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SPIRIT! who sweepest the wild harp of Time,

It is most hard with an untroubled ear

Thy dark inwoven harmonies to hear! Yet, mine eye fix'd on Heaven's unchanging clime, Long had I listened, free from mortal fear,

With inward stillness, and a bowed mind :

When lo! far onwards waving on the wind I saw the skirts of the DEPARTING YEAR! Starting from

my

silent sadness Then with no unholy madness, Ere yet the enter'd cloud forbade my sight, I raised th' impetuous song, and solemniz'd his flight.

STROPHE II.

Hither from the recent tomb,
From the prison's direr gloom,
From poverty's heart-wasting languish,
From distemper's midnight anguish;
Or where his two bright torches blending,

Love illumines manhood's maze ;

• This Ode was written on the 24th, 25th, and 26th days of December, 1796; and published separately on the last day of the year.

Or where o'er cradled infants bending

Hope has fixed her wishful gaze:
Hither, in perplexed dance,
Ye Woes, and young-eyed Joys advance !
By Time's wild harp, and by the band
Whose indefatigable sweep

Forbids its fateful strings to sleep,
I bid you haste, a mix'd tumultuous band;
From every private bower, ,

And cach domestic heartli,
Haste for one solemn hour;
And with a loud and yet a louder voice,
O'er Nature struggling in portentous birth,

Weep and rejoice !
Still echoes the dread name that o'er the earth
Let slip the storm, and woke the brood of Hell;

And now advance in saintly jubilee Justice and Truth! They, too, have heard the spell,

They, too, obey thy name, divinest Liberty !

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EPODE I.

I mark'd Ambition in his war-array !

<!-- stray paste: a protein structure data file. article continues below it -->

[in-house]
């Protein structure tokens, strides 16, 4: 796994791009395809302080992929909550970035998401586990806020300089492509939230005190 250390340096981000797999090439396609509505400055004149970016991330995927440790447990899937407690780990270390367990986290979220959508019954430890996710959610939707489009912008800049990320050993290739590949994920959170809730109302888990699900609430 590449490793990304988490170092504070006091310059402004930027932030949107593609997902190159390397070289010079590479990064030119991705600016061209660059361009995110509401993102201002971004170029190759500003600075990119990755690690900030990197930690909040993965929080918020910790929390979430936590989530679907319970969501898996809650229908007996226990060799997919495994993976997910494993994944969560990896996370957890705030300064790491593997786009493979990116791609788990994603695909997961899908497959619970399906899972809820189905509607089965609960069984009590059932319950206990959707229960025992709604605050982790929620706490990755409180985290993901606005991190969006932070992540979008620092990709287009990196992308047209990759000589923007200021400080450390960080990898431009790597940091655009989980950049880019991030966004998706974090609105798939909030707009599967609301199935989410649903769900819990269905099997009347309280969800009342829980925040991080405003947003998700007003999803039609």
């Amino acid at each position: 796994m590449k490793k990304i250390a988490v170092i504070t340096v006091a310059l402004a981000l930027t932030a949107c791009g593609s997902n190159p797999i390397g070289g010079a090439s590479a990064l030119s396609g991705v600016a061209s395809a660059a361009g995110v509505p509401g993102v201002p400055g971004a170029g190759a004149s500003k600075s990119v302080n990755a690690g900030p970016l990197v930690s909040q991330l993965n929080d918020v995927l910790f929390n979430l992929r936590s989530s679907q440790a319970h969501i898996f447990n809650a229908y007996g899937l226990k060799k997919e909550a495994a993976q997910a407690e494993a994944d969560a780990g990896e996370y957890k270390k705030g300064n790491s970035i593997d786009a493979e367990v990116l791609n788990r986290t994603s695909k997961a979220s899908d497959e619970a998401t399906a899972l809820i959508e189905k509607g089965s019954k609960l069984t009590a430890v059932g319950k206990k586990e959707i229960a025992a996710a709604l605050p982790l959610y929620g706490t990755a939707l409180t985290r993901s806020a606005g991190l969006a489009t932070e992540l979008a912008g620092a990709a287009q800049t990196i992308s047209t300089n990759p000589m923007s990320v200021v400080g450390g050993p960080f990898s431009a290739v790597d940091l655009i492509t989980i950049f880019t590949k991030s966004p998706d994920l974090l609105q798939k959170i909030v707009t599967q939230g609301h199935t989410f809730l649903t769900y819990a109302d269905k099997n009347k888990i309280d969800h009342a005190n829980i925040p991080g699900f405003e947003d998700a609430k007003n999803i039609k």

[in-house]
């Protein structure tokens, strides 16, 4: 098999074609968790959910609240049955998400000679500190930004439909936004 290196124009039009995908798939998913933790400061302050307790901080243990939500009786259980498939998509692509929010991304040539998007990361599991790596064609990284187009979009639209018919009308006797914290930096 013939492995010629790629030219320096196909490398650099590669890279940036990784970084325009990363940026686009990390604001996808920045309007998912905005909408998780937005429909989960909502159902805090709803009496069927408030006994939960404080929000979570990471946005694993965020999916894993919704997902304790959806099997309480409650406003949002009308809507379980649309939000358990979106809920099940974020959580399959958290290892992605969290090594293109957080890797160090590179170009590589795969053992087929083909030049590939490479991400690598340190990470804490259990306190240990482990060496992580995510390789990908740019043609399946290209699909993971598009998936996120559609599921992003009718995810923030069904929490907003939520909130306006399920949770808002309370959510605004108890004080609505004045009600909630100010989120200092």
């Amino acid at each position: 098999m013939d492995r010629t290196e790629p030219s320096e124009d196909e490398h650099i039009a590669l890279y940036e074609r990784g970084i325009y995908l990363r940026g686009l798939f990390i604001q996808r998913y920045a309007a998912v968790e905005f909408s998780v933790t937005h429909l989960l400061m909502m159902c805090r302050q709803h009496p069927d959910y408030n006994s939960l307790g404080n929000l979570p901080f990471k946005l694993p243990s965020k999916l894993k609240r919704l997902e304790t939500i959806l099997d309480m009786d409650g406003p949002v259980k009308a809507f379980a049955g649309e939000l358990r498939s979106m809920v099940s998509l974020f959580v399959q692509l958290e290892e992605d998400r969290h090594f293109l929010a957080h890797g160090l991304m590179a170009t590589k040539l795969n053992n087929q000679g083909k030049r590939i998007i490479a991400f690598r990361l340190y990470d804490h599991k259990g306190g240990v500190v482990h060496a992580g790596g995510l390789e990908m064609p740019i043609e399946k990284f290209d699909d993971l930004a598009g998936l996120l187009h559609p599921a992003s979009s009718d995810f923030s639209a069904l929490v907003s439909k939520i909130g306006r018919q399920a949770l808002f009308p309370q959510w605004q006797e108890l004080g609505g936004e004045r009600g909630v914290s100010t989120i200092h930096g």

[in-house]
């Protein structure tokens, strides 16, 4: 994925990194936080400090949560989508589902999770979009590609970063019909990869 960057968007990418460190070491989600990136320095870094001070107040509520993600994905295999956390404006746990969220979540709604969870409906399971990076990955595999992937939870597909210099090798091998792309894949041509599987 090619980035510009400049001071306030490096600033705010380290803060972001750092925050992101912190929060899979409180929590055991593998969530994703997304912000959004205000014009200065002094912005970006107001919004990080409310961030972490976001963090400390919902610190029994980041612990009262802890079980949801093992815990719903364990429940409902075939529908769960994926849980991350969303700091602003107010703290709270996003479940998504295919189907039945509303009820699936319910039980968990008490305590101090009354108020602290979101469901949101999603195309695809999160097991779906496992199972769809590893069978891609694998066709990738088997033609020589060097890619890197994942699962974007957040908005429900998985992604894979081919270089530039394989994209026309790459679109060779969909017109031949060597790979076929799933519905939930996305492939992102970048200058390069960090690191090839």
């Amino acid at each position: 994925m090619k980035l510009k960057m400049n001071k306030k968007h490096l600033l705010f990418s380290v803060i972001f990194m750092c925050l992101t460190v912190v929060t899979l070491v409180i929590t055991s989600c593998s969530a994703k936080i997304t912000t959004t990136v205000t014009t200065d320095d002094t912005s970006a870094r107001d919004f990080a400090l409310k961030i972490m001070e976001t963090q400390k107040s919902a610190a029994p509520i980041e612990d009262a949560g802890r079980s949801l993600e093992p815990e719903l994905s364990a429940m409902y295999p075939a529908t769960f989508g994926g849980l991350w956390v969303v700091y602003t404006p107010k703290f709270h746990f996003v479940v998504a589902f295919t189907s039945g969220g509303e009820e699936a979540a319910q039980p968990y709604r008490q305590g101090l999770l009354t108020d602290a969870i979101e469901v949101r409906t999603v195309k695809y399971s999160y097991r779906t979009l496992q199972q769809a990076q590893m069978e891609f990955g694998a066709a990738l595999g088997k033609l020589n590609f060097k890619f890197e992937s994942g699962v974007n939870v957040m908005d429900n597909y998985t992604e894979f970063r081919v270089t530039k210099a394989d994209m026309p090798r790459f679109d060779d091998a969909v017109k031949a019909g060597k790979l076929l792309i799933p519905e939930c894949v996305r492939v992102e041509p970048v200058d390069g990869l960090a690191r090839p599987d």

I heard the mailed Monarch's troublous cry“ Ah! wherefore does the Northern Conqueress stay! Groans not her chariot o'er its onward way?” Fly; mailed monarch fly!

Stunn'd by Death’s “ twice mortal” mace,

No more on murder's lurid face The insatiate hag shall gloat with drunken eye!

Manes of the unnumber'd slain !

Ye that gasp'd on Warsaw's plain ! Ye that erst at Ismail's tower,

When human ruin chok'd the streams, Fell in conquest's glutted hour,

Mid women's shrieks and infants' screams!

Whose shrieks, whose screams were vain to stir
Loud-laughing, red-eyed Massacre !
Spirits of th' uncoffin'd slain,

Sudden blasts of triumph swelling,
Oft, at night, in misty train,

Rush around her narrow dwelling! Th' exterminating fiend is fled

(Foul her life, and dark her doom) Mighty army of the dead

Dance, like death-fires, round her tomb !
Then with prophetic song relate,
Each some sceptred murderer's fate !

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ANTISTBOPHE I.

Departing Year! 'twas on no earthly shore

My soul beheld thy vision! Where alone,

Voiceless and stern, before the cloudy throne, Aye Memory sits; there, garmented with gore, With many an unimaginable groan

Thou stored’st thy sad hours ! Silence ensued,

Deep silence o'er th' ethereal multitude, Whose wreathed locks with snow-white glories shon?,